Real World Examples: UChicago Medicine

At UChicago Medicine, opioid management falls under the scope of the organization’s pain care stewardship efforts. According to Samantha Ruokis (director, Quality Performance Improvement at UChicago Medicine), the decision to focus more broadly on pain care was very deliberate. “The message we want to send is that we are trying to provide the safest and most comprehensive pain care possible,” says Ruokis. “Reducing opioid prescriptions is certainly a critical part of that, but we also want to make sure we don’t lose sight of other important components of pain care that need to be included across the care continuum.”

The multidisciplinary Pain Care Stewardship Committee at UChicago Medicine was established in the fall of 2016. The Pain Care Stewardship Committee reports directly to the Medical Center Quality Committee, the same group that has oversight over a number of other key quality initiatives at UChicago Medicine (such as the Readmissions Task Force).

The structure of UChicago Medicine’s Pain Care Stewardship Committee is designed to be flexible and agile, with committee responsibilities and activities largely driven by the pain care stewardship workplan. Initiatives defined in the workplan dictate the work that needs to be done, and the committee implements the structure needed to ensure all related tasks are completed.

 

Table 2. Examples of past and present initiatives supported by UChicago Medicine’s Pain Stewardship Committee
Committee structure, governance and reporting developmentNon-opioid and non-pharmacological multimodal analgesia
Data integrity and collectionPrescriber clinical decision support and education
Pain screening questionsPrescriber feedback and benchmarking
Analgesic pathwaysWeaning protocols
Opioid misuse risk assessmentNaloxone co-prescribing
Procedure targeted opioid interventions

 

Participation on the Pain Care Stewardship Committee is intentionally broad to ensure that a variety of different perspectives on pain care are represented. Pharmacy was heavily involved from the start, as were pain experts across the organization. However, UChicago Medicine also engaged clinicians from many different disciplines outside of pain care, particularly those involved in interventions at the point of care (capturing data, receiving alerts, etc.)  The goal was to achieve multidisciplinary participation and representation across all UChicago Medicine encounters and types of pain (acute, chronic and abuse disorders).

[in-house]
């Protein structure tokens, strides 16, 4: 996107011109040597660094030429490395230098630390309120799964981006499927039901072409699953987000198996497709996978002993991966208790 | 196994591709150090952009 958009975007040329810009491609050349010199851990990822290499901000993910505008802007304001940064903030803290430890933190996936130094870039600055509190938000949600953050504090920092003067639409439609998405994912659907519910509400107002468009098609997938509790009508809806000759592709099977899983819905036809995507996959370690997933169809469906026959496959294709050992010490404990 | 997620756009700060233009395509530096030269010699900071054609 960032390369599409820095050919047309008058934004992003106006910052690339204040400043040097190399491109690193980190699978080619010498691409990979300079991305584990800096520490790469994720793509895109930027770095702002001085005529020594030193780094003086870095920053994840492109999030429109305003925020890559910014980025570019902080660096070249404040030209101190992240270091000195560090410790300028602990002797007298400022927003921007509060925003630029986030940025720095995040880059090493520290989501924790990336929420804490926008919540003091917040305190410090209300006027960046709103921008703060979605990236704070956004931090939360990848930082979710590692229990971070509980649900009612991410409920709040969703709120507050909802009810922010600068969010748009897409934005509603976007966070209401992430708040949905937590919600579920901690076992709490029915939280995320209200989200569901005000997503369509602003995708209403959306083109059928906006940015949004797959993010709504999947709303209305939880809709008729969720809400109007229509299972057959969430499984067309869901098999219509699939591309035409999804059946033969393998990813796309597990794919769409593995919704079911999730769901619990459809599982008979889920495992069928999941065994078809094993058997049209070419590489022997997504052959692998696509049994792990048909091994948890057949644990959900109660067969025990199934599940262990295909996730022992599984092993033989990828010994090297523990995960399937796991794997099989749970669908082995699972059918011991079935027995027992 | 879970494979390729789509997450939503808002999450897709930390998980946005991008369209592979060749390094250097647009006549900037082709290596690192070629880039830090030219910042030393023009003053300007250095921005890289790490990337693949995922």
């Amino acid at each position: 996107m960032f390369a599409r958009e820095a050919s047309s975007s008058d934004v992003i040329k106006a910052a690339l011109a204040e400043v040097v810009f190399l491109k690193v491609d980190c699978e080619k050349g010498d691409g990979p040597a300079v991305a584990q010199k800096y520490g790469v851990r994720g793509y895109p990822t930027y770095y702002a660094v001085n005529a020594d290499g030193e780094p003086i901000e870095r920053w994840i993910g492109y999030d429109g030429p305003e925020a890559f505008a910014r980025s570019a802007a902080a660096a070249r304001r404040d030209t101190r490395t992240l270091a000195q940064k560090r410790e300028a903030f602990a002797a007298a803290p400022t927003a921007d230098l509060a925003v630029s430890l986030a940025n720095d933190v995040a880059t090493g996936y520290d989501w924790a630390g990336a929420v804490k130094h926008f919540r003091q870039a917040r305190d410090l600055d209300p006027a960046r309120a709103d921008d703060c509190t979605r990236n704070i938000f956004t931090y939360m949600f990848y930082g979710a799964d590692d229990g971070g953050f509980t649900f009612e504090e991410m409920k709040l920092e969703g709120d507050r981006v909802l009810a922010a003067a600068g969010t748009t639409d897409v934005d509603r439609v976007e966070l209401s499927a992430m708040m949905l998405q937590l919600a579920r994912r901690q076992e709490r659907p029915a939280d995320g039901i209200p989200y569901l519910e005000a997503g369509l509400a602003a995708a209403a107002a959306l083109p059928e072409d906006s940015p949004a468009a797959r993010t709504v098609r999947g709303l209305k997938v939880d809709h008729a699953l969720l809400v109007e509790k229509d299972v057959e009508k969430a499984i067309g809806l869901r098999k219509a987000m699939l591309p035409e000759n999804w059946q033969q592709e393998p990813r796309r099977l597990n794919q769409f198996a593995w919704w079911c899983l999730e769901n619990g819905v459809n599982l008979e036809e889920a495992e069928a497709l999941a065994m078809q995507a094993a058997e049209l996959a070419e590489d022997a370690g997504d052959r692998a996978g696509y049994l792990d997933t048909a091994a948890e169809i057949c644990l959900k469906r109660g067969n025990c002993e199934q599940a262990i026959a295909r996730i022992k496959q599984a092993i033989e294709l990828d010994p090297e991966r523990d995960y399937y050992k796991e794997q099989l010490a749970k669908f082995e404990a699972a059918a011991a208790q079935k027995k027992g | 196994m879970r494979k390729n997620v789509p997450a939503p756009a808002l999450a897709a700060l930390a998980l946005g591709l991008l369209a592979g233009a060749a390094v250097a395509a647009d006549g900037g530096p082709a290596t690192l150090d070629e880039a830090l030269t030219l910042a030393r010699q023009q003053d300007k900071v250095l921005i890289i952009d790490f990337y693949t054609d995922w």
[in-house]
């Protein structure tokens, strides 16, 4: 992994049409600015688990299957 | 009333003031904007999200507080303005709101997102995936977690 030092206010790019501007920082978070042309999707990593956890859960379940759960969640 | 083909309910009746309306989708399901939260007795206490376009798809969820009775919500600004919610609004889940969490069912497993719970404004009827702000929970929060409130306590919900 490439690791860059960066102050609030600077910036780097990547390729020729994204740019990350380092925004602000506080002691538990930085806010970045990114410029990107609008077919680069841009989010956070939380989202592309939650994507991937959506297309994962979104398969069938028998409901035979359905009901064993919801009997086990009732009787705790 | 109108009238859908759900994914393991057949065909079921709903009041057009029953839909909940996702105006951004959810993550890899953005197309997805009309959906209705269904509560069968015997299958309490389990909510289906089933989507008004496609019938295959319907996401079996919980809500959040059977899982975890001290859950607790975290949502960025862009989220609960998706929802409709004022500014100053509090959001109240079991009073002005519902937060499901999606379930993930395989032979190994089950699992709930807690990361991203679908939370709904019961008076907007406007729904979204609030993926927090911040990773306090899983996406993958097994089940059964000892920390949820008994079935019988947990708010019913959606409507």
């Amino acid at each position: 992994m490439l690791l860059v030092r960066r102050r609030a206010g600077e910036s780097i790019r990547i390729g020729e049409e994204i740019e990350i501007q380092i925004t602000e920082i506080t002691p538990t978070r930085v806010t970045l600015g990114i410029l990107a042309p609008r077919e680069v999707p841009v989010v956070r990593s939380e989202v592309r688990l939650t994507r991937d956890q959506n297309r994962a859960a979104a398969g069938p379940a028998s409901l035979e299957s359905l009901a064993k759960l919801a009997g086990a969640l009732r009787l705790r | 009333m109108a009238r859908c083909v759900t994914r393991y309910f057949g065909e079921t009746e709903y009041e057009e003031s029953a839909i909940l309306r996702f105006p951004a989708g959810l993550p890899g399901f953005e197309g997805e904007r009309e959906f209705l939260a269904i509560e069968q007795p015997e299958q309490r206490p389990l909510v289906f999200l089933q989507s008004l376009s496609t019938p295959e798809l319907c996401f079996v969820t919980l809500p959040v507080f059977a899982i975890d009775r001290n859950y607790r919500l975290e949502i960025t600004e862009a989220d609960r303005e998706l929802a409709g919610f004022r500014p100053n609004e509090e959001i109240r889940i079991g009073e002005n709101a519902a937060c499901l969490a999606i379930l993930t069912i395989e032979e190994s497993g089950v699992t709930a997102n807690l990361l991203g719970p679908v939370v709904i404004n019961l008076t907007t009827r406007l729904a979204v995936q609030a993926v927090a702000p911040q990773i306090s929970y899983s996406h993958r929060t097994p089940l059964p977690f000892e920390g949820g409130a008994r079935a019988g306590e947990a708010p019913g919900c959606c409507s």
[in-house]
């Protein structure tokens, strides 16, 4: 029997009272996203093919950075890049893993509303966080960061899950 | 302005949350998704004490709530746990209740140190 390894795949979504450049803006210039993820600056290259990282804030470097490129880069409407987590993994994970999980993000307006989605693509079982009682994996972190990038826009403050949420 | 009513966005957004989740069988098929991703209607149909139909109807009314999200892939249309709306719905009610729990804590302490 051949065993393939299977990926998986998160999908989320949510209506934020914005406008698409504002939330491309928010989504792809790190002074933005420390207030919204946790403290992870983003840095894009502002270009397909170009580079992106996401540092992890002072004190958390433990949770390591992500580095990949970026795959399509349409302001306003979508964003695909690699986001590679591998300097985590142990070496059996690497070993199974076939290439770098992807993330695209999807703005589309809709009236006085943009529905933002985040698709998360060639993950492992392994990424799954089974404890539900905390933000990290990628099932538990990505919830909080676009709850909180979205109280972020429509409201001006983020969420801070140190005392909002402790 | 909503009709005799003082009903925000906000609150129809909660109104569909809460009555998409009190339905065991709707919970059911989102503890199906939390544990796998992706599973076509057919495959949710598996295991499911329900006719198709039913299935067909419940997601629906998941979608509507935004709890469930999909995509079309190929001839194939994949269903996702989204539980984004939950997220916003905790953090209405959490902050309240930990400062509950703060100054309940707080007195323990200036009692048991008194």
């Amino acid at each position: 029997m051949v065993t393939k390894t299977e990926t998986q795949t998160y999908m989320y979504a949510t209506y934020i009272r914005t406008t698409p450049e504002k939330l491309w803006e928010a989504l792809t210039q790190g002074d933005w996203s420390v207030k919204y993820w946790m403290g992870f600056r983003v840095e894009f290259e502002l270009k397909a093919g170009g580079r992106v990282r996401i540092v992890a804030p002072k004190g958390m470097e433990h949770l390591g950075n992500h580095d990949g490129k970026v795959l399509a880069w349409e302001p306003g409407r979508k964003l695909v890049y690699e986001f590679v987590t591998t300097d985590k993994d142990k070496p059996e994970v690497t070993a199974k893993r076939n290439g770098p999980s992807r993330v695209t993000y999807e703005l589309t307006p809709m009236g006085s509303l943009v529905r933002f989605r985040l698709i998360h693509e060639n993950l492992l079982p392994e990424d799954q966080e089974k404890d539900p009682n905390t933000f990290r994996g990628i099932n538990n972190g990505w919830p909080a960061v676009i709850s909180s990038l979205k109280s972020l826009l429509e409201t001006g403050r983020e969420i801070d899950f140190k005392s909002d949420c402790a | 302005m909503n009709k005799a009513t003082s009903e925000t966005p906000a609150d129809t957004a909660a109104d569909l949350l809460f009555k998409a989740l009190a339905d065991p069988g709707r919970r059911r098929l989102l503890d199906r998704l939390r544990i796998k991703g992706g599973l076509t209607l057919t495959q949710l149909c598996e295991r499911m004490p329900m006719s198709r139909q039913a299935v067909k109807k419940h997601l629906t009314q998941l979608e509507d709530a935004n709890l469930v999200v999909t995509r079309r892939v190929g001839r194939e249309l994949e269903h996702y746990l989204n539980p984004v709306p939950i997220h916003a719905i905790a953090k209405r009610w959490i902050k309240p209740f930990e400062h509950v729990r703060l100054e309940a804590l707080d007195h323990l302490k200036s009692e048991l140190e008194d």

Multidisciplinary Participation on UChicago Medicine’s Pain Care Stewardship Committee
Anesthesia/PainPain psychiatryPT/OT
Child lifePediatricsSubspecialists
Health ITPharmacyQuality – Analytics and Process Improvement
NursingPrimary CareSurgery

 

IT – along with the Clinical Informatics team at UChicago Medicine – also played a large role, with formal representation on the Pain Care Stewardship Committee and early involvement in planning the implementation of many of the interventions. According to Quality Improvement Project Manager Leslie Wiora:

Getting our technology and informatics folks engaged as early as possible was essential; a lot of our pain care initiatives and opioid-specific interventions heavily involved IT.” Adds Ruokis: “Collaboration between IT and the Pain Care Stewardship Committee was critical to ensure we had high fidelity data on pain and pain management from our EHR. It isn’t just about getting our clinicians the actionable data they need at the right time, it is also about ensuring that data is easy to understand and actionable across disciplines and across teams.

Keys to Success:

  • Leadership support and buy-in to make pain care stewardship an organizational priority – including support from IT, informatics and quality department leaders.
  • Engagement from clinicians at all levels in the organization. “No matter how much leadership wants to make pain stewardship a priority, if you don’t have engagement from pain care experts in the organization and the clinicians involved at the point of care, you will struggle to be successful,” says Ruokis.
  • Formal IT and informatics representation on the Pain Care Stewardship Committee – and early involvement from IT and informatics around planning and implementing opioid-specific interventions.
  • Not being content with the status quo. According to Wiora, “We are constantly asking ourselves: ‘Where are we today? Where are the gaps we need to address?’ Continuing to move forward with innovative thoughts and ideas about pain care stewardship is critical.”

Contact

CHIME Opioid Action Center

710 Avis Drive, Suite 200
Ann Arbor, MI 48108

 

Phone: 1.734.665.0000

 

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